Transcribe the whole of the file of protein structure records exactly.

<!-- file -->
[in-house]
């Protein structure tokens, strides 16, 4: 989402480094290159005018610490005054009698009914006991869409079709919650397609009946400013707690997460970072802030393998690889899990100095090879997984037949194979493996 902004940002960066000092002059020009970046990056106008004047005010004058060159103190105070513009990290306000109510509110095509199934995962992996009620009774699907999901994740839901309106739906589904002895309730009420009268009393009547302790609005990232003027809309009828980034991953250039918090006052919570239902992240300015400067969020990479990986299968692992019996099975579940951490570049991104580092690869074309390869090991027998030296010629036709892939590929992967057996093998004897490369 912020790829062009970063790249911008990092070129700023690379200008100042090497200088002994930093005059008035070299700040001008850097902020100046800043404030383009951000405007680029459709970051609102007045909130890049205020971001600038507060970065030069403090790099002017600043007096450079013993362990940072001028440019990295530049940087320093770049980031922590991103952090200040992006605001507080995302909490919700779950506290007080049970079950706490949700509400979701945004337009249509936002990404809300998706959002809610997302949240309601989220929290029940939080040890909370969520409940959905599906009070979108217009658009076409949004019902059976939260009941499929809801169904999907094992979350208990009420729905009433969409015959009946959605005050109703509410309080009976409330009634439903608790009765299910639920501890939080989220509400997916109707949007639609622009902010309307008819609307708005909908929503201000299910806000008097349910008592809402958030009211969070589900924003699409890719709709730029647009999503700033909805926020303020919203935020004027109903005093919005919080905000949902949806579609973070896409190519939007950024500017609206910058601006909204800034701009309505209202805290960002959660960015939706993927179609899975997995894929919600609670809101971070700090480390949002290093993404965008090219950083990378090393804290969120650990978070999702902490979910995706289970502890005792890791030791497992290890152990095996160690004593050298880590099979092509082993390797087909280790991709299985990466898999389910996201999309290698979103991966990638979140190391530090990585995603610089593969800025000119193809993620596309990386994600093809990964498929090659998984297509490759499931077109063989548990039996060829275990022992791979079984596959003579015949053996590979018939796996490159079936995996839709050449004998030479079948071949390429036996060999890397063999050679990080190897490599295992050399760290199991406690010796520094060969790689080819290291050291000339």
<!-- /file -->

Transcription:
[in-house]
């Protein structure tokens, strides 16, 4: 989402480094290159005018610490005054009698009914006991869409079709919650397609009946400013707690997460970072802030393998690889899990100095090879997984037949194979493996 902004940002960066000092002059020009970046990056106008004047005010004058060159103190105070513009990290306000109510509110095509199934995962992996009620009774699907999901994740839901309106739906589904002895309730009420009268009393009547302790609005990232003027809309009828980034991953250039918090006052919570239902992240300015400067969020990479990986299968692992019996099975579940951490570049991104580092690869074309390869090991027998030296010629036709892939590929992967057996093998004897490369 912020790829062009970063790249911008990092070129700023690379200008100042090497200088002994930093005059008035070299700040001008850097902020100046800043404030383009951000405007680029459709970051609102007045909130890049205020971001600038507060970065030069403090790099002017600043007096450079013993362990940072001028440019990295530049940087320093770049980031922590991103952090200040992006605001507080995302909490919700779950506290007080049970079950706490949700509400979701945004337009249509936002990404809300998706959002809610997302949240309601989220929290029940939080040890909370969520409940959905599906009070979108217009658009076409949004019902059976939260009941499929809801169904999907094992979350208990009420729905009433969409015959009946959605005050109703509410309080009976409330009634439903608790009765299910639920501890939080989220509400997916109707949007639609622009902010309307008819609307708005909908929503201000299910806000008097349910008592809402958030009211969070589900924003699409890719709709730029647009999503700033909805926020303020919203935020004027109903005093919005919080905000949902949806579609973070896409190519939007950024500017609206910058601006909204800034701009309505209202805290960002959660960015939706993927179609899975997995894929919600609670809101971070700090480390949002290093993404965008090219950083990378090393804290969120650990978070999702902490979910995706289970502890005792890791030791497992290890152990095996160690004593050298880590099979092509082993390797087909280790991709299985990466898999389910996201999309290698979103991966990638979140190391530090990585995603610089593969800025000119193809993620596309990386994600093809990964498929090659998984297509490759499931077109063989548990039996060829275990022992791979079984596959003579015949053996590979018939796996490159079936995996839709050449004998030479079948071949390429036996060999890397063999050679990080190897490599295992050399760290199991406690010796520094060969790689080819290291050291000339």